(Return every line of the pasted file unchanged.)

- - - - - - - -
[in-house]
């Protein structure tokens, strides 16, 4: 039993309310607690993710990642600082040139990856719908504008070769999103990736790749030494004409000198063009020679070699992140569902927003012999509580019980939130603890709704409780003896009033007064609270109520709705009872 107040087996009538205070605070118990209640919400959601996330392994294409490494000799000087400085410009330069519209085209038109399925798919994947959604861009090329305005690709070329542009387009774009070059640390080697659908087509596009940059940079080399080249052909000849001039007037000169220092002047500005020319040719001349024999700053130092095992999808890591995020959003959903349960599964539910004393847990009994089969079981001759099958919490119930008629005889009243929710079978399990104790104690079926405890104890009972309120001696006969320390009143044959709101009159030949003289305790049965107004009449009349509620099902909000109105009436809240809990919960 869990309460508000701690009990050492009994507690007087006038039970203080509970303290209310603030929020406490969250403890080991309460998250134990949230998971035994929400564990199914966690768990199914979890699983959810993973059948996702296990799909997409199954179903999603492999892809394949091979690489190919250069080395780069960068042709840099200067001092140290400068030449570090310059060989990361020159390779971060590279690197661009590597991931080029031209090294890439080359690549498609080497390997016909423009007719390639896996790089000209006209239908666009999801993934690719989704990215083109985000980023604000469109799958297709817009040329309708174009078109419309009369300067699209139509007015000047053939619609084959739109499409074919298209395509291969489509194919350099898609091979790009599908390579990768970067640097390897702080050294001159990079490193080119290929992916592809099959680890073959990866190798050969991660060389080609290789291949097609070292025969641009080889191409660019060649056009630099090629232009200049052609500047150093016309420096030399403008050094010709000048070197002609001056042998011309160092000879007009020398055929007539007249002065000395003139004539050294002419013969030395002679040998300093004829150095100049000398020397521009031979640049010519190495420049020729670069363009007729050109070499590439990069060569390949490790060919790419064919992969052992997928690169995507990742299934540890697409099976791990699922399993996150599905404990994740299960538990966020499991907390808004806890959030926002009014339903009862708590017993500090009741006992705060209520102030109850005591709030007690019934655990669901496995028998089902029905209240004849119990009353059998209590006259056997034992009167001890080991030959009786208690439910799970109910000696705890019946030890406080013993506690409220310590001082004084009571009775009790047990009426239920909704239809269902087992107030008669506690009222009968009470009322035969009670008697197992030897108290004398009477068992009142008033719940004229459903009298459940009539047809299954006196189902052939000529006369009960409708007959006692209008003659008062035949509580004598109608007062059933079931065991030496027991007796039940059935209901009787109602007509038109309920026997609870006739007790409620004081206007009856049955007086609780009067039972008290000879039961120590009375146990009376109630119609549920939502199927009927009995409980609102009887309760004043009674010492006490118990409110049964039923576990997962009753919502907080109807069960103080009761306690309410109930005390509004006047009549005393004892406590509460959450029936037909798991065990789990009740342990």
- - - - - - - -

[in-house]
């Protein structure tokens, strides 16, 4: 039993309310607690993710990642600082040139990856719908504008070769999103990736790749030494004409000198063009020679070699992140569902927003012999509580019980939130603890709704409780003896009033007064609270109520709705009872 107040087996009538205070605070118990209640919400959601996330392994294409490494000799000087400085410009330069519209085209038109399925798919994947959604861009090329305005690709070329542009387009774009070059640390080697659908087509596009940059940079080399080249052909000849001039007037000169220092002047500005020319040719001349024999700053130092095992999808890591995020959003959903349960599964539910004393847990009994089969079981001759099958919490119930008629005889009243929710079978399990104790104690079926405890104890009972309120001696006969320390009143044959709101009159030949003289305790049965107004009449009349509620099902909000109105009436809240809990919960 869990309460508000701690009990050492009994507690007087006038039970203080509970303290209310603030929020406490969250403890080991309460998250134990949230998971035994929400564990199914966690768990199914979890699983959810993973059948996702296990799909997409199954179903999603492999892809394949091979690489190919250069080395780069960068042709840099200067001092140290400068030449570090310059060989990361020159390779971060590279690197661009590597991931080029031209090294890439080359690549498609080497390997016909423009007719390639896996790089000209006209239908666009999801993934690719989704990215083109985000980023604000469109799958297709817009040329309708174009078109419309009369300067699209139509007015000047053939619609084959739109499409074919298209395509291969489509194919350099898609091979790009599908390579990768970067640097390897702080050294001159990079490193080119290929992916592809099959680890073959990866190798050969991660060389080609290789291949097609070292025969641009080889191409660019060649056009630099090629232009200049052609500047150093016309420096030399403008050094010709000048070197002609001056042998011309160092000879007009020398055929007539007249002065000395003139004539050294002419013969030395002679040998300093004829150095100049000398020397521009031979640049010519190495420049020729670069363009007729050109070499590439990069060569390949490790060919790419064919992969052992997928690169995507990742299934540890697409099976791990699922399993996150599905404990994740299960538990966020499991907390808004806890959030926002009014339903009862708590017993500090009741006992705060209520102030109850005591709030007690019934655990669901496995028998089902029905209240004849119990009353059998209590006259056997034992009167001890080991030959009786208690439910799970109910000696705890019946030890406080013993506690409220310590001082004084009571009775009790047990009426239920909704239809269902087992107030008669506690009222009968009470009322035969009670008697197992030897108290004398009477068992009142008033719940004229459903009298459940009539047809299954006196189902052939000529006369009960409708007959006692209008003659008062035949509580004598109608007062059933079931065991030496027991007796039940059935209901009787109602007509038109309920026997609870006739007790409620004081206007009856049955007086609780009067039972008290000879039961120590009375146990009376109630119609549920939502199927009927009995409980609102009887309760004043009674010492006490118990409110049964039923576990997962009753919502907080109807069960103080009761306690309410109930005390509004006047009549005393004892406590509460959450029936037909798991065990789990009740342990």